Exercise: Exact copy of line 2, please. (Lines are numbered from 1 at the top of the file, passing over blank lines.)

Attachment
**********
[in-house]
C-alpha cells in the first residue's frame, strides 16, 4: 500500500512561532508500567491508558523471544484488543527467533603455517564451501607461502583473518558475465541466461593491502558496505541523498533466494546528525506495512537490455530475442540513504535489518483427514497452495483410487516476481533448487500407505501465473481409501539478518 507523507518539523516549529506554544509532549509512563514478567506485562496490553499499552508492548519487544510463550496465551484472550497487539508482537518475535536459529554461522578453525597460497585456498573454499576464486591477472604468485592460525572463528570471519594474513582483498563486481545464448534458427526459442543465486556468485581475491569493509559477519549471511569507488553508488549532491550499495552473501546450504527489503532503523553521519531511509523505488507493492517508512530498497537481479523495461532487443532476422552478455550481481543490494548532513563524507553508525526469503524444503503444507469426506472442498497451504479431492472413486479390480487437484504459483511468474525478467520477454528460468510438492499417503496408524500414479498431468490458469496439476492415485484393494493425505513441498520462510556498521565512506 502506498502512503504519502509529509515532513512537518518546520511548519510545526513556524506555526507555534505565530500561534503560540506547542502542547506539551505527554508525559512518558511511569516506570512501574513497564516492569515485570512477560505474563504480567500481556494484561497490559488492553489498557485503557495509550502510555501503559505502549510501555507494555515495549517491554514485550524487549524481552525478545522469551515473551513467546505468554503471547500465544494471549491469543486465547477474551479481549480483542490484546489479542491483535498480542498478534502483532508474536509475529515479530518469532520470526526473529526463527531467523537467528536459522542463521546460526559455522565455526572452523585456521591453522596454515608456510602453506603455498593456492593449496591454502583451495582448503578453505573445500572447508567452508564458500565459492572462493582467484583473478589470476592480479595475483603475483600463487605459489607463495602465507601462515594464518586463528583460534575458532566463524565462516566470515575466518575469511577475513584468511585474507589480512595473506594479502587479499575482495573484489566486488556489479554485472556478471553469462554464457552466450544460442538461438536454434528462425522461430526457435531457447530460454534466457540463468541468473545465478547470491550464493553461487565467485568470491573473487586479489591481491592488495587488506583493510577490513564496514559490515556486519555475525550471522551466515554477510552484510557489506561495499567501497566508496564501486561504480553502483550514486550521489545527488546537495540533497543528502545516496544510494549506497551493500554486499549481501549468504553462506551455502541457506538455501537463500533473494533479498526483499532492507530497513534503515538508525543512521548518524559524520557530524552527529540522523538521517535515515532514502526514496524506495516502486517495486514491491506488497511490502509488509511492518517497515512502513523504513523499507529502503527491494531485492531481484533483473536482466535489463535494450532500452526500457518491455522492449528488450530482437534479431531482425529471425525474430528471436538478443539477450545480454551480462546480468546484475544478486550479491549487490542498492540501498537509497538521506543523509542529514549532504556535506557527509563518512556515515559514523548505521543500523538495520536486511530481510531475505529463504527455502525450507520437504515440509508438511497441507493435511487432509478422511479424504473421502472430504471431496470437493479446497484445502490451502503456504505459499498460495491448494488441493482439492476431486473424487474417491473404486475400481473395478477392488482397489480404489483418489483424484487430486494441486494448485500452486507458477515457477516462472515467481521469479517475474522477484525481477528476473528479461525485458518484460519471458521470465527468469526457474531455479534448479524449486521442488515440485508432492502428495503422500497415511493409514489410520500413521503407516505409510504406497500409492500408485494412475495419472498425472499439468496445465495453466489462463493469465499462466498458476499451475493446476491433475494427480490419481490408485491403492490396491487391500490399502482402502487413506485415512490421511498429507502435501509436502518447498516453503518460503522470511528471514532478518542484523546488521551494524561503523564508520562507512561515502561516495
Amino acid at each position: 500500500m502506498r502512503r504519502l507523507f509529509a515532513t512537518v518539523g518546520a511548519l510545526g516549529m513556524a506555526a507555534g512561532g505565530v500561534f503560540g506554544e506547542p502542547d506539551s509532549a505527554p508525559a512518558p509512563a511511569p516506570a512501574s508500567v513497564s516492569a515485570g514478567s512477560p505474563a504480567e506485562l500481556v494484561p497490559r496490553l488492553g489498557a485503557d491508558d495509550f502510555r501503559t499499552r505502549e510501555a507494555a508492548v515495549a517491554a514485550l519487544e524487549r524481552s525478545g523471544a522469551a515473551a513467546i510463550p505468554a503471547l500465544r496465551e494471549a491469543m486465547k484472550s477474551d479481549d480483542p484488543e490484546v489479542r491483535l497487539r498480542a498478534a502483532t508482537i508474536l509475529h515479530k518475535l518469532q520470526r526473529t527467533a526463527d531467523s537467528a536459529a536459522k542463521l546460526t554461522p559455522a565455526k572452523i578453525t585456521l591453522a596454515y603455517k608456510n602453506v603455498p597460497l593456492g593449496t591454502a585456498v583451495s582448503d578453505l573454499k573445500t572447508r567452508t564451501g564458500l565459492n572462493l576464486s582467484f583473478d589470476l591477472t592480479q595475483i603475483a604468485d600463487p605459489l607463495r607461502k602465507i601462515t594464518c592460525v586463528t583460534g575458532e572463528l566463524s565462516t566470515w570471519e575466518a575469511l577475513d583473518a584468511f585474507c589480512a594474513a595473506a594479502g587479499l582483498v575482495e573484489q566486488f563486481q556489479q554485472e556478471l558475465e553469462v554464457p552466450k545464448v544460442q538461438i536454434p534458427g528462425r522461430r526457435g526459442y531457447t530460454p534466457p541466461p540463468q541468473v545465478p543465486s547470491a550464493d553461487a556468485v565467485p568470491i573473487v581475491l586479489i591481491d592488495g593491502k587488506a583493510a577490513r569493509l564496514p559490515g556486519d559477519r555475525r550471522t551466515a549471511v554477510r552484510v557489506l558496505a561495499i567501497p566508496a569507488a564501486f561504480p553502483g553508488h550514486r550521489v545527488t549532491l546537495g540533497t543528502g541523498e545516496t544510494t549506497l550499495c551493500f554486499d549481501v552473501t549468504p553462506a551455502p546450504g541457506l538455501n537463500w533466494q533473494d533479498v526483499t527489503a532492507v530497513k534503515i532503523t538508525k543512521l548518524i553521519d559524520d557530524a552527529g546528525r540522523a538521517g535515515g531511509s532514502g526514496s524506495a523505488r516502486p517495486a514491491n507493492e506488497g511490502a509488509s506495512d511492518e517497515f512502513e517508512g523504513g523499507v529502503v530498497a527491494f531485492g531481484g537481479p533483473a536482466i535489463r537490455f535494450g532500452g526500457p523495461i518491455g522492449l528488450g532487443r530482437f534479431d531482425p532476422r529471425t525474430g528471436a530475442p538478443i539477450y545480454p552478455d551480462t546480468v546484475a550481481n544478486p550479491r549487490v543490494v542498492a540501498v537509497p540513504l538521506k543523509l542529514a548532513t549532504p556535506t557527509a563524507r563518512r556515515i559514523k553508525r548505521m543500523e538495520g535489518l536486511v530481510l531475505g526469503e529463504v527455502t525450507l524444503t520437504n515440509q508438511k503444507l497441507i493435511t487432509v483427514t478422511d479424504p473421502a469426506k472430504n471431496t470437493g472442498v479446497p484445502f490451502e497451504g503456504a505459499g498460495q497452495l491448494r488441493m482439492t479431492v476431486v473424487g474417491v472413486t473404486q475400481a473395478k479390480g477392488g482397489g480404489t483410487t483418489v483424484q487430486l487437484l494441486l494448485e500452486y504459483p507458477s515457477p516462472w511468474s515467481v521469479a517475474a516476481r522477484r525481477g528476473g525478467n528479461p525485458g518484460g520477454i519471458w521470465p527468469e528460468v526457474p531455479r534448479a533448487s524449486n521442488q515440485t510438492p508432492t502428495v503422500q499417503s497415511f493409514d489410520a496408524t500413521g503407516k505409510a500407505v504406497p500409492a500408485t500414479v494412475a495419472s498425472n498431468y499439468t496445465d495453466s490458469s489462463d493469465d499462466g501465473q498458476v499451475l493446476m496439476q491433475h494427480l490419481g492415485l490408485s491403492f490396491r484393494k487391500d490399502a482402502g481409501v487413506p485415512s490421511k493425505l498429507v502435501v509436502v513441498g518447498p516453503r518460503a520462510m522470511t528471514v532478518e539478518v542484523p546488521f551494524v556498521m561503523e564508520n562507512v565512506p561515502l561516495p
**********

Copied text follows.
C-alpha cells in the first residue's frame, strides 16, 4: 500500500512561532508500567491508558523471544484488543527467533603455517564451501607461502583473518558475465541466461593491502558496505541523498533466494546528525506495512537490455530475442540513504535489518483427514497452495483410487516476481533448487500407505501465473481409501539478518 507523507518539523516549529506554544509532549509512563514478567506485562496490553499499552508492548519487544510463550496465551484472550497487539508482537518475535536459529554461522578453525597460497585456498573454499576464486591477472604468485592460525572463528570471519594474513582483498563486481545464448534458427526459442543465486556468485581475491569493509559477519549471511569507488553508488549532491550499495552473501546450504527489503532503523553521519531511509523505488507493492517508512530498497537481479523495461532487443532476422552478455550481481543490494548532513563524507553508525526469503524444503503444507469426506472442498497451504479431492472413486479390480487437484504459483511468474525478467520477454528460468510438492499417503496408524500414479498431468490458469496439476492415485484393494493425505513441498520462510556498521565512506 502506498502512503504519502509529509515532513512537518518546520511548519510545526513556524506555526507555534505565530500561534503560540506547542502542547506539551505527554508525559512518558511511569516506570512501574513497564516492569515485570512477560505474563504480567500481556494484561497490559488492553489498557485503557495509550502510555501503559505502549510501555507494555515495549517491554514485550524487549524481552525478545522469551515473551513467546505468554503471547500465544494471549491469543486465547477474551479481549480483542490484546489479542491483535498480542498478534502483532508474536509475529515479530518469532520470526526473529526463527531467523537467528536459522542463521546460526559455522565455526572452523585456521591453522596454515608456510602453506603455498593456492593449496591454502583451495582448503578453505573445500572447508567452508564458500565459492572462493582467484583473478589470476592480479595475483603475483600463487605459489607463495602465507601462515594464518586463528583460534575458532566463524565462516566470515575466518575469511577475513584468511585474507589480512595473506594479502587479499575482495573484489566486488556489479554485472556478471553469462554464457552466450544460442538461438536454434528462425522461430526457435531457447530460454534466457540463468541468473545465478547470491550464493553461487565467485568470491573473487586479489591481491592488495587488506583493510577490513564496514559490515556486519555475525550471522551466515554477510552484510557489506561495499567501497566508496564501486561504480553502483550514486550521489545527488546537495540533497543528502545516496544510494549506497551493500554486499549481501549468504553462506551455502541457506538455501537463500533473494533479498526483499532492507530497513534503515538508525543512521548518524559524520557530524552527529540522523538521517535515515532514502526514496524506495516502486517495486514491491506488497511490502509488509511492518517497515512502513523504513523499507529502503527491494531485492531481484533483473536482466535489463535494450532500452526500457518491455522492449528488450530482437534479431531482425529471425525474430528471436538478443539477450545480454551480462546480468546484475544478486550479491549487490542498492540501498537509497538521506543523509542529514549532504556535506557527509563518512556515515559514523548505521543500523538495520536486511530481510531475505529463504527455502525450507520437504515440509508438511497441507493435511487432509478422511479424504473421502472430504471431496470437493479446497484445502490451502503456504505459499498460495491448494488441493482439492476431486473424487474417491473404486475400481473395478477392488482397489480404489483418489483424484487430486494441486494448485500452486507458477515457477516462472515467481521469479517475474522477484525481477528476473528479461525485458518484460519471458521470465527468469526457474531455479534448479524449486521442488515440485508432492502428495503422500497415511493409514489410520500413521503407516505409510504406497500409492500408485494412475495419472498425472499439468496445465495453466489462463493469465499462466498458476499451475493446476491433475494427480490419481490408485491403492490396491487391500490399502482402502487413506485415512490421511498429507502435501509436502518447498516453503518460503522470511528471514532478518542484523546488521551494524561503523564508520562507512561515502561516495